Doctor's Orders

In the wake of a new Alabama law declaring vibrators illegal, a provocative new book, "The Technology of Orgasm," sheds light on the perversely puritanical evolution of the feminine joystick.


Janelle Brown
February 25, 1999 11:50PM (UTC)

Nestled in a scarf in my friend's drawer, conveniently located just an
arm's length from her bed, are three vibrators -- a large purple jelly
dildo, ridged, with a kinked "g-spot head"; a plastic "personal
mini-massager" the size of a tube of lipstick, which she calls the "Pocket
Rocket"; and an egg-shaped vibrator with a remote.

If my friend were to buy this collection in Alabama, not only would she
be breaking the law, but whoever sold her the goods could be slapped with a
$10,000 fine and up to a year in prison. Unless, of course, they could
convince the pleasure police that she was using those vibrators to, uh,
relax the aching muscles in her neck.

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In April 1998, Alabama passed an addition to the obscenity statute of
the state law that "makes it unlawful to produce, distribute or otherwise
sell sexual devices that are marketed primarily for the stimulation of
human genital organs." Part of a bigger bill restricting licenses for strip
clubs, the law argues that these sex toys are obscene and appeal to a
"prurient interest." Last week, the ACLU and five women challenged the law
in court as a violation of privacy -- since neither masturbation nor
genital stimulation are illegal (yet). The five women included an erotica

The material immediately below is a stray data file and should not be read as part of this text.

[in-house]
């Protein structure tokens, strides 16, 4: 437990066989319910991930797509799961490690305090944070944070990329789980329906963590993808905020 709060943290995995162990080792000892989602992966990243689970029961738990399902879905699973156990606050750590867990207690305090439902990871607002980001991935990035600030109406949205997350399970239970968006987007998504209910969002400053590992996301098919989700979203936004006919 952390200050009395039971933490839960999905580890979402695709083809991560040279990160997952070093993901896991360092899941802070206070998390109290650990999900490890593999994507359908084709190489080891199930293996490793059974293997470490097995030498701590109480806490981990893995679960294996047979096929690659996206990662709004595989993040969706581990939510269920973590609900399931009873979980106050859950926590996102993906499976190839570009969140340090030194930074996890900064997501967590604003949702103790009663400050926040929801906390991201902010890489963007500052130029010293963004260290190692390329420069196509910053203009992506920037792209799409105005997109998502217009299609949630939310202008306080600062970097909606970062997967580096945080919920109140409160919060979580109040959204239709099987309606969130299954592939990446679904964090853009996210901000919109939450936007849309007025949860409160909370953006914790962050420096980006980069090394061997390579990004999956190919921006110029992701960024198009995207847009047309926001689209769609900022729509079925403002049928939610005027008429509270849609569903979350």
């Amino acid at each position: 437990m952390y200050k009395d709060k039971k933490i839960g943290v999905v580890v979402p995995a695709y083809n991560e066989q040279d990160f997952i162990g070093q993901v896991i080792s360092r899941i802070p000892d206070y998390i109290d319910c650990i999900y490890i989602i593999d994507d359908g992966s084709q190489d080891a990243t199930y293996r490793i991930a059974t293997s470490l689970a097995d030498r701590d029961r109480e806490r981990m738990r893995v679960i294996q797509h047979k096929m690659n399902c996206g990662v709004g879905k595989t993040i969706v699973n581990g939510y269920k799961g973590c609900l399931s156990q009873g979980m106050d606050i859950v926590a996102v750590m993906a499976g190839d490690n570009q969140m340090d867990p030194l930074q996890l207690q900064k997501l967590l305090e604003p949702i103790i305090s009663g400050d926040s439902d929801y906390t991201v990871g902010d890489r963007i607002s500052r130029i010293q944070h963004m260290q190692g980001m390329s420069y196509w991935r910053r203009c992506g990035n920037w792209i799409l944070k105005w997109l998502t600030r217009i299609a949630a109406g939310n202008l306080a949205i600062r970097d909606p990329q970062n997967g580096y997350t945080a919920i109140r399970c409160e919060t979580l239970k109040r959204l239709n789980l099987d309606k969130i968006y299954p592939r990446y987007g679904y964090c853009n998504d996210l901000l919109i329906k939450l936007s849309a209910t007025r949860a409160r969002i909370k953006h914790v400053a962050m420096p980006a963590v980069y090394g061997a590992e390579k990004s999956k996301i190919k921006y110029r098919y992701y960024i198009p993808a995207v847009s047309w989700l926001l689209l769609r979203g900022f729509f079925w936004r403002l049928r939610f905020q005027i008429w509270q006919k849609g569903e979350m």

shop owner and a woman who holds immensely popular "Tupperware parties"
peddling sex toys to Midwestern housewives. The judge has yet to release
his decision.

The premise itself is loaded with both hypocrisy and latent misogyny. There
is, the Alabama officials wrote, "no fundamental right to purchase a
product to use in pursuit of having an orgasm." What they should have
written is that women have no fundamental right to purchase a
product to use in pursuit of having an orgasm. Because while those veined,
flesh-colored pseudo-penises are not legal, those displays
of crotchless panties -- not to mention Viagra -- are perfectly OK.

As the ACLU's memorandum argues, the Alabama obscenity code shouldn't be
applied to "objects which in and of themselves do not depict sexual conduct
or appeal to the prurient interest ... They are nothing more than what they
purport to be -- aids to enhance or improve sex." As ACLU staff attorney
Mark Lopez summed it up, "I don't think they're concerned about the
deleterious effect these stores have on the community. They just banned
vibrators altogether, apparently because they didn't like people using
them."

Presumably, the vibrator is banned as being obscene because
it "lacks serious literary, artistic, political or scientific value" -- the
constitutional definition for obscenity. But the irony of the Alabama law
lies not in the evident hypocrisy, but in the history of the vibrator
itself, which according to Rachel P. Maines in her new book, "The
Technology of Orgasm," was originally conceived as a serious medical
device.

The first mechanical vibrator, according to Maines, was
invented in the 1880s by a British physician as a way to more quickly and